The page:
SSHRC-funded project to help ensure Indigenous communities are equal partners in research
Two McMaster researchers have been awarded funding from the Social Sciences and Humanities Research Council to learn more about the resources Indigenous peoples need be equal partners and leaders in research within their communities.
March 22, 2017
Two McMaster researchers have been awarded funding from the federal government’s Social Sciences and Humanities Research Council (SSHRC) for a project aimed at identifying the resources Indigenous peoples need to be equal partners and leaders in social science research within their own communities.
Michelle Dion, Associate Professor, Political Science and Chelsea Gabel, Assistant Professor, Health, Aging, and Society, have been awarded one of 28 Knowledge Synthesis Grants as part of SSHRC’s Imagining Canada’s Future initiative. The funding announcement was made by Honourable Kirsty Duncan, Minister of Science, in Ottawa.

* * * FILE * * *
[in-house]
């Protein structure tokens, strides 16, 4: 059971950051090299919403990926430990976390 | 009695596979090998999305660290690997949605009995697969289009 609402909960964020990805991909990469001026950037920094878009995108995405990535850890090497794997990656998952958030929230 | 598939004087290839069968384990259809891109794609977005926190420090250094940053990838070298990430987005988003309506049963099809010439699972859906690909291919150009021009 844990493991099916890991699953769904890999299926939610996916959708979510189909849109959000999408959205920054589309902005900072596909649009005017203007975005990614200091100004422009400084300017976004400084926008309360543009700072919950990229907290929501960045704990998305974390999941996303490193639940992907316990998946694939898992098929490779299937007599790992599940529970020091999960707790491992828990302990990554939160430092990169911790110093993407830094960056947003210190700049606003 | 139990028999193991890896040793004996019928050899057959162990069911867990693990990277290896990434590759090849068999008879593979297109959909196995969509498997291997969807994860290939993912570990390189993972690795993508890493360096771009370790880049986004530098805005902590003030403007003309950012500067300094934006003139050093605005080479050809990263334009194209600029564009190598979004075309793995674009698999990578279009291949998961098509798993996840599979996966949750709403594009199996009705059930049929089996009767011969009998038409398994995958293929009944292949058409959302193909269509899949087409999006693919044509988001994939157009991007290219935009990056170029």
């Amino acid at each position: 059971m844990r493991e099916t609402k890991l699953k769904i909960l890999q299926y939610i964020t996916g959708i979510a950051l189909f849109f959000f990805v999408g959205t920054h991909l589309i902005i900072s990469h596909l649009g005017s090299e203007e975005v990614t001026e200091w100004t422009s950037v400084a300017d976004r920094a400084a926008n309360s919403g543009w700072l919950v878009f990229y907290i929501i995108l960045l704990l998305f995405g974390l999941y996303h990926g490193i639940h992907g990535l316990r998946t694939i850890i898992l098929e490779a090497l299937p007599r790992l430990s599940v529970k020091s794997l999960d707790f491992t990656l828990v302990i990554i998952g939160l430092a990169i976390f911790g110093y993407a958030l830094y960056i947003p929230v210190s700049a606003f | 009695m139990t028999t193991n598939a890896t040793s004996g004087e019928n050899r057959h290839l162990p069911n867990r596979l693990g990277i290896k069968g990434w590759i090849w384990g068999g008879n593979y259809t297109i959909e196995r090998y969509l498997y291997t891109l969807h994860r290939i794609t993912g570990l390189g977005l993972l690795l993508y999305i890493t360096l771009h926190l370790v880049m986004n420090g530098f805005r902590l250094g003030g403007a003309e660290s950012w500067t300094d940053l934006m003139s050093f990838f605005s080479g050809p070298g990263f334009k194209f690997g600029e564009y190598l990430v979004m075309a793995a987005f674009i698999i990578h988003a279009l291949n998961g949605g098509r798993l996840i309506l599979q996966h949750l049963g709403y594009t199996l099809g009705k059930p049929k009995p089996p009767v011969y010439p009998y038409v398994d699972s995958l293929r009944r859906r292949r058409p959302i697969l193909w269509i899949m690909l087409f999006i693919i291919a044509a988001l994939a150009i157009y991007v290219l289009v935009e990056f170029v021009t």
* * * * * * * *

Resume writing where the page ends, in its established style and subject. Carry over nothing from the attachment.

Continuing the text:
The project, Indigenous futures: Research sovereignty in a changing social science landscape, will examine methodological trends and approaches used across social science disciplines to study Indigenous issues in Canada, and will look at the extent of participation in research by Indigenous scholars and communities. This information will be used to determine the resources needed to ensure equal participation and leadership of Indigenous peoples in shaping future social science research in their communities.
“The current Canadian government’s commitment to evidence-based policy-making increases the urgency of ensuring that Indigenous peoples have the institutional, organizational, and human resources to actively critique, participate in, and lead social science research with clear policy implications,” says Dion.
The project team, which will be led by Dion and Gabel, includes Claudia Diaz Rios (2016 Ph.D, Political Science, McMaster), Kelsey Leonard (PhD student, Political Science, McMaster), Sydney Oakes (Senior Policy Advisor, Chiefs of Ontario and 2015 MA in Political Science, McMaster), Marrissa Mathews (MA student, York University), and Ben Manshanden (MA student, McMaster).